At a congressional hearing last Wednesday, Philonise Floyd said that he hoped his brother would be “more than a face on a T‑shirt, more than a name on a list that won’t stop growing.” The Reverend Al Sharpton cited that list, of the wrongfully dead, in the eulogy that he delivered at Floyd’s funeral, naming Ahmaud Arbery, Breonna Taylor, Eric Garner, Trayvon Martin. He could have gone on: Jordan Davis, Rekia Boyd, Freddie Gray, Tamir Rice. A sentiment common among many African-Americans is that these people lived and died in Black America, which is a different place from America at large—and that their deaths, most of which came at the hands of law enforcement, represent a broader reality, even though a significant number of white Americans were skeptical of its existence.

The demographics of the protests that followed those deaths tended to reflect this disparity, with overwhelmingly black crowds turning out to demand justice. But Floyd’s death, and the agonizing, protracted manner in which it occurred, has produced a different reaction. Seventy-one per cent of white Americans now say that racial discrimination is a “big problem.” They, too, rushed into the streets. In Salt Lake City, where the black population stands at just two per cent, huge, raucous protests stretched on for days.

Confronted with this challenge, the system went on a self-incrimination spree. In Atlanta, police officers used stun guns against two college students as they sat in a car; in Buffalo, officers shoved a seventy-five-year-old man to the ground, while others walked past as he lay bleeding; in Brooklyn, two N.Y.P.D. S.U.V.s drove into protesters. Images of such incidents spurred protests and acts of solidarity in dozens of countries. For many people, what they saw was astonishing not because it was contrary to what they’d heard of this nation but because it was similar to the repression they’d experienced at home.

Policing is inescapably a metaphor for governmental power. The impunity of the American police has been achieved by slow accretion through the decades, and with the tacit understanding that it would be deployed in great disproportion against black people. But, whatever ensues now, we are in a different moment. Officers in Atlanta, New York City, Buffalo, and Philadelphia have been charged with assault for their actions against protesters. Calls to “defund the police,” stripping them of all but their core law-enforcement functions, and allocating resources to other community institutions, are being taken seriously; in Los Angeles, Mayor Eric Garcetti has pledged to cut two hundred and fifty million dollars from the police budget. Last week, Democrats in the House of Representatives announced the Justice in Policing Act, which would ban choke holds, mandate body cameras, and establish a national registry of police misconduct. In Minnesota, Governor Tim Walz endorsed a package of comprehensive police reforms. The Louisville city council passed Breonna’s Law, for Breonna Taylor, banning the no-knock warrants that enabled the police to shoot her while she was in bed.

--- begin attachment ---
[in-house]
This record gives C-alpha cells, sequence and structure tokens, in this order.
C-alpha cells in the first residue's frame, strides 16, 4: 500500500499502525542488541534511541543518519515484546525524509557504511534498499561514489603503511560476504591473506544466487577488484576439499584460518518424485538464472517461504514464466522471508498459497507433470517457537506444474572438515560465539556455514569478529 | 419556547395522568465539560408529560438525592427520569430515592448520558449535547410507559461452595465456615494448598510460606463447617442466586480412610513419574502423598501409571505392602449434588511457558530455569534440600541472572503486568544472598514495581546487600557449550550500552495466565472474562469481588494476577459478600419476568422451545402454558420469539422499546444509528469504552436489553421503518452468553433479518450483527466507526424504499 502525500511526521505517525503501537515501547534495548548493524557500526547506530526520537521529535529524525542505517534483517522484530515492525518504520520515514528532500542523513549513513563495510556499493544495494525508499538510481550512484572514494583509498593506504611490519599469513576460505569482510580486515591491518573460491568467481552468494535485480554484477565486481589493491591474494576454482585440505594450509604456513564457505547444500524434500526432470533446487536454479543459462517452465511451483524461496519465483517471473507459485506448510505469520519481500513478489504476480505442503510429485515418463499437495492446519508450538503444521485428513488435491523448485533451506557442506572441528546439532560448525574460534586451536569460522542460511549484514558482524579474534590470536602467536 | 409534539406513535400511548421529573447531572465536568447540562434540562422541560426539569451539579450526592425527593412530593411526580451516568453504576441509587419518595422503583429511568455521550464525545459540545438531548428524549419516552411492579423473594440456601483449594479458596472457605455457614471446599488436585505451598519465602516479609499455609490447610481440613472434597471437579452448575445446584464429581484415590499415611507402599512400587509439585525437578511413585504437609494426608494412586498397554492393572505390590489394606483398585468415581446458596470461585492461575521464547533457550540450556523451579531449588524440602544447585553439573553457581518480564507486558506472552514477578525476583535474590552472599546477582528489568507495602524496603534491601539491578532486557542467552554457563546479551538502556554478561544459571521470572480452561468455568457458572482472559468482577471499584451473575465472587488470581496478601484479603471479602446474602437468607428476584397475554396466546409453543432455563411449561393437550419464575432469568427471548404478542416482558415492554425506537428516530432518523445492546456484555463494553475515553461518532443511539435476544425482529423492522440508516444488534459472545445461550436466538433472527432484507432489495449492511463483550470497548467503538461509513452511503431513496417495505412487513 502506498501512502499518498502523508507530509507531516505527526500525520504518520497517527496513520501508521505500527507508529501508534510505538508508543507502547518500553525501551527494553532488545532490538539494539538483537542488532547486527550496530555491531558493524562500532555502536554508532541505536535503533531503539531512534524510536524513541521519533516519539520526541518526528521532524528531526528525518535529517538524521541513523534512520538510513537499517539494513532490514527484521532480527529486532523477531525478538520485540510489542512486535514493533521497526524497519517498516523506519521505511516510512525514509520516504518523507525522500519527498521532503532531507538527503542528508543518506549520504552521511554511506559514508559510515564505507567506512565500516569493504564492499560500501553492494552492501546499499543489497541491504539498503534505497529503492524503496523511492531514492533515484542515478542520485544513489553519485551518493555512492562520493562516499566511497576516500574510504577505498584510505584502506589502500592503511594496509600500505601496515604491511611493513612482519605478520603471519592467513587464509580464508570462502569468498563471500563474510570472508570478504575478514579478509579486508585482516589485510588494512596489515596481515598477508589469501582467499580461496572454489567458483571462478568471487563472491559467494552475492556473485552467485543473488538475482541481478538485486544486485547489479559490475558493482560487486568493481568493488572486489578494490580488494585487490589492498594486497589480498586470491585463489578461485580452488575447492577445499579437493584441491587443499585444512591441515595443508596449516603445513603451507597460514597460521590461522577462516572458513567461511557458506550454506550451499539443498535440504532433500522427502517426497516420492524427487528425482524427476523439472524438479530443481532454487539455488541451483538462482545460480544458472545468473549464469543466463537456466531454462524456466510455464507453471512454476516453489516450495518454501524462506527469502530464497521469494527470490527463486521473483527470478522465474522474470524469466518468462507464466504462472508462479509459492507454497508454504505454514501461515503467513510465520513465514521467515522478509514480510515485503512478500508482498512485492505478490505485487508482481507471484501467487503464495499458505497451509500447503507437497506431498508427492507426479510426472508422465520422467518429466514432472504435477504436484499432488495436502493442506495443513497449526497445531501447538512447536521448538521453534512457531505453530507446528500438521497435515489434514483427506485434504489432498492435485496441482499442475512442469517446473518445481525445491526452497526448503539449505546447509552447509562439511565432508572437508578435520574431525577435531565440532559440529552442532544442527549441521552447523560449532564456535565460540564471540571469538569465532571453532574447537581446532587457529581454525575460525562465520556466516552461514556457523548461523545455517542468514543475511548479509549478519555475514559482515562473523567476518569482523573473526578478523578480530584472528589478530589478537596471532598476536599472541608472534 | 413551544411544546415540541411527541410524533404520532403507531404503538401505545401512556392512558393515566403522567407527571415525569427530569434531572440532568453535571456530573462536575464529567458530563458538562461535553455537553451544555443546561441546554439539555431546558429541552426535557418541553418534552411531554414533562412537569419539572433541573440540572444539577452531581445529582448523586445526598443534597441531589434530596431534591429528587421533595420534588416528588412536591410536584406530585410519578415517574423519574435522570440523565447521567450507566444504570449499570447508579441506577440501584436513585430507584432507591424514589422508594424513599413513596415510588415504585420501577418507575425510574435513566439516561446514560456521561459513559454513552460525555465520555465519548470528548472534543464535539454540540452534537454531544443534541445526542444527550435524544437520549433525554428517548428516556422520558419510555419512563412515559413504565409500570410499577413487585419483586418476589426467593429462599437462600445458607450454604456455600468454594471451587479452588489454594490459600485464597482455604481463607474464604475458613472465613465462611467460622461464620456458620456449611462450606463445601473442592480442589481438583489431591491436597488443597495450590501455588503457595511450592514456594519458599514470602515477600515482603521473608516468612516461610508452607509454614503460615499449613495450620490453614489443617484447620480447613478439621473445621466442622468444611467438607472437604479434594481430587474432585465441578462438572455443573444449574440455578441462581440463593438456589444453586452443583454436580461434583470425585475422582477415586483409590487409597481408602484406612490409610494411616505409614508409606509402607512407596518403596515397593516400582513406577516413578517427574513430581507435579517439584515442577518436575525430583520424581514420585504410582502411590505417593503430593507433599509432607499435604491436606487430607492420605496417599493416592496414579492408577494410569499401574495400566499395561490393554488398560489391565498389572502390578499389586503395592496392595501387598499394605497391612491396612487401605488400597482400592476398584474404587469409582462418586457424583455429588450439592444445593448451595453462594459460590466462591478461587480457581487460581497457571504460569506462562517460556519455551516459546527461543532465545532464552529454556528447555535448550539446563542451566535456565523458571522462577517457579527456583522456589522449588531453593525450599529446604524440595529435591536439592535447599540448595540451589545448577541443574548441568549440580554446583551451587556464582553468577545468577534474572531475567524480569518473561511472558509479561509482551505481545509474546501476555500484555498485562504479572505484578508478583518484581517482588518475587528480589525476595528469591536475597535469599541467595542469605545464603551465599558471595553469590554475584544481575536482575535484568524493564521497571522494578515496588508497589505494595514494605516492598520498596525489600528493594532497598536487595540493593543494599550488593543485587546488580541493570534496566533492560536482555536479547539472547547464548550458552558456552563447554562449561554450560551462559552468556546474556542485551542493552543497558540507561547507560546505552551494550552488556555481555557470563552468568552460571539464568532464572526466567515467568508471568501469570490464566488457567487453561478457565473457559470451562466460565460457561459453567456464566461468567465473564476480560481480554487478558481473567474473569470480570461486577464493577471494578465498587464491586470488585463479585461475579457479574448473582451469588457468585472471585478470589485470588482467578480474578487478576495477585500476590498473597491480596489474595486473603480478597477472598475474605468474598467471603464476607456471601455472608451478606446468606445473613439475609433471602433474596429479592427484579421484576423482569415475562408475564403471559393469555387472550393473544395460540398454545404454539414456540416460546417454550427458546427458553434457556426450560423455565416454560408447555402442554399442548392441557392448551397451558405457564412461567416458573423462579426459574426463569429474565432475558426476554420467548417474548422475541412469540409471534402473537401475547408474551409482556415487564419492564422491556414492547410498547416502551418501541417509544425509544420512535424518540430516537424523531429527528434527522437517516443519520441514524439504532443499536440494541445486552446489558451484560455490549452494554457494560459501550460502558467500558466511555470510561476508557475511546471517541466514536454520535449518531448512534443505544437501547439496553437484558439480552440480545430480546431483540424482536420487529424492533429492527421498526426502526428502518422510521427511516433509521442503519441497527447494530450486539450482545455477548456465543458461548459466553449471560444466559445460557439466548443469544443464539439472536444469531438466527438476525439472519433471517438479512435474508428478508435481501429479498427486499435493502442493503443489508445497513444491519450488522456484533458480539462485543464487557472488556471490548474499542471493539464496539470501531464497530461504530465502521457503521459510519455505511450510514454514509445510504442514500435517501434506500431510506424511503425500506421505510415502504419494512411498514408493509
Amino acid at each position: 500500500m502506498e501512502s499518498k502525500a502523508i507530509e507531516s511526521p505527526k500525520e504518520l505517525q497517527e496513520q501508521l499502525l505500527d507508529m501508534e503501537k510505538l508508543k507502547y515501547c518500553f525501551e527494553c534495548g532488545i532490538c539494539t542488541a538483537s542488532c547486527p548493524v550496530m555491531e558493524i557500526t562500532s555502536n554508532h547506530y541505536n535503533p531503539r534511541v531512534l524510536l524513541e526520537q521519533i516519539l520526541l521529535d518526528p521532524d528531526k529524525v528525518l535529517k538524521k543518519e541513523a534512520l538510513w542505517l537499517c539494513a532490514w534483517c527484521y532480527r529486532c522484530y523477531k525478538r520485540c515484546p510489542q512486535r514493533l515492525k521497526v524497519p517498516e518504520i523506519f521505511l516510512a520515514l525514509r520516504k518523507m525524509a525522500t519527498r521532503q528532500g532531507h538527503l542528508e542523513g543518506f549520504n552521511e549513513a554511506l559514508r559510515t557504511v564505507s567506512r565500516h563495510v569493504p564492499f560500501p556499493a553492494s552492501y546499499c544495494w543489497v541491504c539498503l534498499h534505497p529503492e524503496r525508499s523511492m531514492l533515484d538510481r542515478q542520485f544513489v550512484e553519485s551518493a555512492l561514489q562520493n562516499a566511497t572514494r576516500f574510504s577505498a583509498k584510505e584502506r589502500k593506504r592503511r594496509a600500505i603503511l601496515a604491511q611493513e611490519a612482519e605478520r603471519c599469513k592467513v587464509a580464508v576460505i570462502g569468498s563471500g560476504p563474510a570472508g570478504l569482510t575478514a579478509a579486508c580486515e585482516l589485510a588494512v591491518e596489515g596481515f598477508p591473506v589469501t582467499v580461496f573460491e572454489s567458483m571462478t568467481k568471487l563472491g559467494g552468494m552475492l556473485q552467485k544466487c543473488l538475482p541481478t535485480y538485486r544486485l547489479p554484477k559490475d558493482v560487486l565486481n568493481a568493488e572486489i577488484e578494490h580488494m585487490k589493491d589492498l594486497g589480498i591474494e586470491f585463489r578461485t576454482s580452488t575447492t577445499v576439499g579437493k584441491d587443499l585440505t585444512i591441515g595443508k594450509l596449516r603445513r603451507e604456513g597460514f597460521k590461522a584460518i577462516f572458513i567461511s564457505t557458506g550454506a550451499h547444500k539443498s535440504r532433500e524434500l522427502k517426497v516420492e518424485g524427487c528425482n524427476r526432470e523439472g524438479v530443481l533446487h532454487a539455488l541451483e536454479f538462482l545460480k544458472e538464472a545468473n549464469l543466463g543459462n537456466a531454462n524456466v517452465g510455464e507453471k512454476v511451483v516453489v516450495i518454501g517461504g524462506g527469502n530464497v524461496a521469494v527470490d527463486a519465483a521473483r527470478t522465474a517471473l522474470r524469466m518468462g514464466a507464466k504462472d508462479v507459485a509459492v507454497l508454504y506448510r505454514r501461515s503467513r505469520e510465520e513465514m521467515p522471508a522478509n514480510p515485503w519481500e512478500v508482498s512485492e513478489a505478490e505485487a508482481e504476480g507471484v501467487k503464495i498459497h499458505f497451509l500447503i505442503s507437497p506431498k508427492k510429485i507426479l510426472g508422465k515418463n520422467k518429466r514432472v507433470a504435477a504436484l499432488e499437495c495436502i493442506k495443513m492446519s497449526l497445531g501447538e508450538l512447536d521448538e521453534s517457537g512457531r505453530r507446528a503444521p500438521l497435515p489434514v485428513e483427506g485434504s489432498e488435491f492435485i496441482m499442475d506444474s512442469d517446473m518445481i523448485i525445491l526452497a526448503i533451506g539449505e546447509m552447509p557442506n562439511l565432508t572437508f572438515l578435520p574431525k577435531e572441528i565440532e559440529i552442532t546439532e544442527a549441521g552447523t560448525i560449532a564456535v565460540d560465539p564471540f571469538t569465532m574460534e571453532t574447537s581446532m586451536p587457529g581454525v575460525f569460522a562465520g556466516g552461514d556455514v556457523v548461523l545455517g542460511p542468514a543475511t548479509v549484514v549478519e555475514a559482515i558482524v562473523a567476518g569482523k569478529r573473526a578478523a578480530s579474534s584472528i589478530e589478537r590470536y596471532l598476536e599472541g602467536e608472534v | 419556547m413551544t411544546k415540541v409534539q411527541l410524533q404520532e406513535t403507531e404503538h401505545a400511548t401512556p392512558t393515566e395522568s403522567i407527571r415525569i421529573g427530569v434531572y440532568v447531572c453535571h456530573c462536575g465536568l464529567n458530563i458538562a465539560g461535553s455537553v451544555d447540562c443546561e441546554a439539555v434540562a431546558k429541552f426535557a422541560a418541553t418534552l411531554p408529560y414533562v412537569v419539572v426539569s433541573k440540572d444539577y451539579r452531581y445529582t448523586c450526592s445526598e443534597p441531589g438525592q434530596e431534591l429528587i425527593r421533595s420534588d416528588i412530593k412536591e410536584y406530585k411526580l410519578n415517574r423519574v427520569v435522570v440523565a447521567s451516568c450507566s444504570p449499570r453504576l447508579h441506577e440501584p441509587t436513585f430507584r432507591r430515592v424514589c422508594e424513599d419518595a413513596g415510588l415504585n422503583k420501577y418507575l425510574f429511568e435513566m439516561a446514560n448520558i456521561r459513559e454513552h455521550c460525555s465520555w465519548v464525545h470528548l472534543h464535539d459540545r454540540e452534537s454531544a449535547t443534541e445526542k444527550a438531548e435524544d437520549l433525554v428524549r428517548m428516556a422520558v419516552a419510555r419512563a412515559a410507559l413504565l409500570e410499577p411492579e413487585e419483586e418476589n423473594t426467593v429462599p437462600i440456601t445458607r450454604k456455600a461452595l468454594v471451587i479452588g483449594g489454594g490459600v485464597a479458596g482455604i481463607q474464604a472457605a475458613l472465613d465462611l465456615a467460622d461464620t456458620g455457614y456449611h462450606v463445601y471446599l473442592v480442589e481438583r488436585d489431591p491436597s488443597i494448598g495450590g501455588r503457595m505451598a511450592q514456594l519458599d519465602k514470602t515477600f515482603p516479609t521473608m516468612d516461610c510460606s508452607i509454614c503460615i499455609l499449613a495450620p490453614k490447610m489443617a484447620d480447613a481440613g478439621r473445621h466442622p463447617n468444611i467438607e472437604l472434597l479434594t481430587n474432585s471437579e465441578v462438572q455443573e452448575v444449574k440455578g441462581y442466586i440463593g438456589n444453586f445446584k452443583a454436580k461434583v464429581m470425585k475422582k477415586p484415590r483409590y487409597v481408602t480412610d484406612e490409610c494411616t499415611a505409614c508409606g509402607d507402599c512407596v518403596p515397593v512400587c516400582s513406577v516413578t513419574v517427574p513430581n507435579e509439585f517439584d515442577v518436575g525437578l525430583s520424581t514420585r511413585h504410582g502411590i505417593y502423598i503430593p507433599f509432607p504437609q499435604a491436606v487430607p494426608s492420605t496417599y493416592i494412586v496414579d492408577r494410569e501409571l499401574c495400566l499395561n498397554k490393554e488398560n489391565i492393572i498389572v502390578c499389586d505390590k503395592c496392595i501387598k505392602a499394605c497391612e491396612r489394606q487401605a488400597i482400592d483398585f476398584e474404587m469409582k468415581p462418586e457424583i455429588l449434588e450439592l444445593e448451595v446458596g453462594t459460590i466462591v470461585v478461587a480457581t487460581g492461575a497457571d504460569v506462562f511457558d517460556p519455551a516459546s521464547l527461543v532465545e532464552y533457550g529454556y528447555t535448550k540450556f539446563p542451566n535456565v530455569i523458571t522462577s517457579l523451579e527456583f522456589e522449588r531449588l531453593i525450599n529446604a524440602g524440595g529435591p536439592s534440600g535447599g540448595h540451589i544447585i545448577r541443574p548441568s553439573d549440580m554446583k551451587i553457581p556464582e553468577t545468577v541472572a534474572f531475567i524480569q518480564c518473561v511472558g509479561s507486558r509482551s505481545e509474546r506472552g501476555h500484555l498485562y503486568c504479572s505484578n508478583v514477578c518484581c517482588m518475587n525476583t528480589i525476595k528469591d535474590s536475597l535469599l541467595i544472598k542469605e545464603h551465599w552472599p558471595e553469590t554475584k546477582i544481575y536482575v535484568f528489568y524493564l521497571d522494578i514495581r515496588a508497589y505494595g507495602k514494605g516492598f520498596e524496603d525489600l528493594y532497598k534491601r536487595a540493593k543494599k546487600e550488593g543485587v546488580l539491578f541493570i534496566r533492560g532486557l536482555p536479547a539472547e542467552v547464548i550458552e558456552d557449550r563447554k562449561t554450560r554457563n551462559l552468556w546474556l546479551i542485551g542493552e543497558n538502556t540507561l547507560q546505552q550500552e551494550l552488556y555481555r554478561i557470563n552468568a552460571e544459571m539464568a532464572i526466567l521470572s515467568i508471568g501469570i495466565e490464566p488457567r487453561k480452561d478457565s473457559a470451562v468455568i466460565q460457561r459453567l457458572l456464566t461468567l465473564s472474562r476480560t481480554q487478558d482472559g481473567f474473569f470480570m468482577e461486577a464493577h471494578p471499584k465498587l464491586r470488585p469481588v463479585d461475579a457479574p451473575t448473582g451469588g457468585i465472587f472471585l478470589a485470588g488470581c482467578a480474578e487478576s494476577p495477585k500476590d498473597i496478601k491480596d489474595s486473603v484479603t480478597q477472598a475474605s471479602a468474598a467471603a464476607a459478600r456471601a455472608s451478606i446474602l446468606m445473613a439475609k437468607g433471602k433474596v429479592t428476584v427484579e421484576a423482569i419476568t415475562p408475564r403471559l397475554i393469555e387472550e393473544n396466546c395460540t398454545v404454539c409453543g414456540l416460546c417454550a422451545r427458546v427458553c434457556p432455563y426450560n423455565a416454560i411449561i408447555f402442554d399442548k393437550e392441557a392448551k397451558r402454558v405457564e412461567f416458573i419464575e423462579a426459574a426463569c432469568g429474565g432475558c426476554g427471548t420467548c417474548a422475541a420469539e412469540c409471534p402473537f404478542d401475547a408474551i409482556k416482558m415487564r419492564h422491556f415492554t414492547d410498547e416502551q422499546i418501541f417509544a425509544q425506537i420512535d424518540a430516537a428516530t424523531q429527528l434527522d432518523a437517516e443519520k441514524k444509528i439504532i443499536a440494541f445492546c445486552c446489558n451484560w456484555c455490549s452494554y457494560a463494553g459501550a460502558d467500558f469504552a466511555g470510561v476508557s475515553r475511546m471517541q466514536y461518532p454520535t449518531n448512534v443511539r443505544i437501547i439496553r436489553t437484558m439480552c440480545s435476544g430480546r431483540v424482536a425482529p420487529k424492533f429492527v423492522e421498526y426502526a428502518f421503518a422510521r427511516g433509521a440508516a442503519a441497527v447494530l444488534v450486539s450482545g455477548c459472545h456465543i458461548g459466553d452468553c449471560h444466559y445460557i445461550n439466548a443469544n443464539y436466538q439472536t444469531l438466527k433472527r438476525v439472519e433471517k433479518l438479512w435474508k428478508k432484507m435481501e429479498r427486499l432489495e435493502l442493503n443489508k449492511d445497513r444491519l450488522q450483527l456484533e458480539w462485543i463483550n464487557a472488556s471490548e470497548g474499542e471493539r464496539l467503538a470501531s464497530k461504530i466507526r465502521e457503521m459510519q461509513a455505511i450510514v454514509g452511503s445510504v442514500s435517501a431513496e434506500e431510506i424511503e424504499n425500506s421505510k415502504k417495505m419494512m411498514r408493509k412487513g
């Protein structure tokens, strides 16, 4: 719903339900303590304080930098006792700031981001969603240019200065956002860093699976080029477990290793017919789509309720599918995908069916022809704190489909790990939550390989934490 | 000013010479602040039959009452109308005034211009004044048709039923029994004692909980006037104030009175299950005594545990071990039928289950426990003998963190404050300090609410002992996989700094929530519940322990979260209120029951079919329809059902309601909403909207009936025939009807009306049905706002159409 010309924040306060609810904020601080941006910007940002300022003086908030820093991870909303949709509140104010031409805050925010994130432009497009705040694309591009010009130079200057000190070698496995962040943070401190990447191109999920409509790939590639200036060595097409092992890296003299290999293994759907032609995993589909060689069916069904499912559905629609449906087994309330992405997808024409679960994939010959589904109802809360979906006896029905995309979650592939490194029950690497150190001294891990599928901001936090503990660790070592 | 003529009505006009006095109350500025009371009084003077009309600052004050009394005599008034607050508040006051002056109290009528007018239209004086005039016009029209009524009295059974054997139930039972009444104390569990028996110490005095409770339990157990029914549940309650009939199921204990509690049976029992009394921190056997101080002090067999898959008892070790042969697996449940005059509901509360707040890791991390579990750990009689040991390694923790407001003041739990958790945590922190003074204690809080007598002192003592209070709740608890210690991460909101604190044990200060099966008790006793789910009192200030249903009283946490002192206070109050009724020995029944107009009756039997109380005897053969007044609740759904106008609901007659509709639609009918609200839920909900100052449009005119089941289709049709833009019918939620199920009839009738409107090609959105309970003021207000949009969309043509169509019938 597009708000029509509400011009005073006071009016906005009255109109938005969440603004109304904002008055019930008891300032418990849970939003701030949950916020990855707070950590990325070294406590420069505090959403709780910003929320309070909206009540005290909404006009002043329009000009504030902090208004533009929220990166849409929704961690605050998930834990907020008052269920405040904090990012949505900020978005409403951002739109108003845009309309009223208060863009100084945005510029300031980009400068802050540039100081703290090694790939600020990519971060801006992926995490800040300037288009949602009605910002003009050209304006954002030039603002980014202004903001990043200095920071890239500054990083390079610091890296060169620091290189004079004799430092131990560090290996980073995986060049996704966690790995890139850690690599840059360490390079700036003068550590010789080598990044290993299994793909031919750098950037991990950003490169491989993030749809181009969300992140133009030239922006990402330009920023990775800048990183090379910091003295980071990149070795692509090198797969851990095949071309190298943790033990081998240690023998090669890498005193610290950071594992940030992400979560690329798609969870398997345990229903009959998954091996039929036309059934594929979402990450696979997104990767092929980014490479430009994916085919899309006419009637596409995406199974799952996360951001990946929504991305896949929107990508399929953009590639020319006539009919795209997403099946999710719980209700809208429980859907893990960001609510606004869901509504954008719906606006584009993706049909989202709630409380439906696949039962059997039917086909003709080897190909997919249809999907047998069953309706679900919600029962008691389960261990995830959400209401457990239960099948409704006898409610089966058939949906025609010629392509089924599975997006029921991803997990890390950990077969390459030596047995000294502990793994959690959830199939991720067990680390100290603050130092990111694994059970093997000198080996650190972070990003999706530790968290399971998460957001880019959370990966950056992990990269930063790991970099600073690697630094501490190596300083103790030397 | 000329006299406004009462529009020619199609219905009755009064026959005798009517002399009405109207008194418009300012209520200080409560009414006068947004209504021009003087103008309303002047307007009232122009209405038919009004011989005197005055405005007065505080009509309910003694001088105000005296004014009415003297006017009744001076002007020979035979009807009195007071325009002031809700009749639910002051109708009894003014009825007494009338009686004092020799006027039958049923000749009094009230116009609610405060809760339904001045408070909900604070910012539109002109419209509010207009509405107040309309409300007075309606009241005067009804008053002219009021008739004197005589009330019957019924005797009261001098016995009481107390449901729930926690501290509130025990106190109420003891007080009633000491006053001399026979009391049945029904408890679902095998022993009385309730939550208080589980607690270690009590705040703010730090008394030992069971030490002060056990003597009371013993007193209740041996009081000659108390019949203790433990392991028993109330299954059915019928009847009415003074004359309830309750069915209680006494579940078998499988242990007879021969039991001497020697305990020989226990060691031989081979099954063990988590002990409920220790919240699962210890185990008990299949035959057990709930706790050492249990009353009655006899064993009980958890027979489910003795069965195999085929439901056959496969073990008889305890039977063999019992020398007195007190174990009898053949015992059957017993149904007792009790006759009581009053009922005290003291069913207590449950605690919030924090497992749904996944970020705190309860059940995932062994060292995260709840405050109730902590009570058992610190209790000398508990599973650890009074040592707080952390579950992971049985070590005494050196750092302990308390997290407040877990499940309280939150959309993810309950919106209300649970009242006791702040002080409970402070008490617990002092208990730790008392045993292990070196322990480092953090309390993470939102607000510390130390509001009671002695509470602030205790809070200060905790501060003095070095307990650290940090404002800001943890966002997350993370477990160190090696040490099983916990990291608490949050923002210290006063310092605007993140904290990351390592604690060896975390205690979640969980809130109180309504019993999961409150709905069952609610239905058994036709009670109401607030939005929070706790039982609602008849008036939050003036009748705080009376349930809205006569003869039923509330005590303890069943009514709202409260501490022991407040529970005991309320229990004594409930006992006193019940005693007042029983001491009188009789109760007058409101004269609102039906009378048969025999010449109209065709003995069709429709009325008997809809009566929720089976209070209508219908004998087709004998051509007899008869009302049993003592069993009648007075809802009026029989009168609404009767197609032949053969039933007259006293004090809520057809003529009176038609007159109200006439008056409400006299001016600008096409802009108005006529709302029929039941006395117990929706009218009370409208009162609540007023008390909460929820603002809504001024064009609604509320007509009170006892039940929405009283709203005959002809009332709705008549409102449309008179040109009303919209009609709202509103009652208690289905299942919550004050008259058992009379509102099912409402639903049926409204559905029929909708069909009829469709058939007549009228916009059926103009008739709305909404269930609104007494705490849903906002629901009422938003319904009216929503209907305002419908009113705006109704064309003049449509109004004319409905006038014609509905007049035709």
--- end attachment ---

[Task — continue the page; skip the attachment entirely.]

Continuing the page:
There have been other developments. The argument once mired in pointless circumambulation, between “All Lives Matter” and “Blue Lives Matter,” has been settled. Muriel Bowser, the mayor of Washington, D.C., renamed a street leading to the White House Black Lives Matter Plaza, emblazoning the phrase on the asphalt in gigantic yellow letters. The near-ubiquity of those words in the past three weeks—Amazon, Apple, and Airbnb all added some version of it to their home pages—has prompted a consideration of what this means in practical terms. Critics on social media were quick to assert that the truest endorsement of Black Lives Matter lies not in what you say on your Web site but in what you do for your black employees.

The American Spring has not toppled a power, but it has led to a reassessment of the relationship between that power and the citizens from whom it is derived. It has resolved any remaining questions regarding Donald Trump’s utter ineptitude as President; it has laid bare the contradictory and partial democracy that the United States holds before the world as exemplary. Most significant, it has clarified our terms. Floyd’s life is the awful price we have paid for a momentarily common tongue, a language that precisely conveys what we are speaking of when we say “American.” Fourteen successive days of protest opened the possibility that George Floyd died in America, not simply in its black corollary. The task that remains is to insure that more of us might actually live there. your social media marketing partner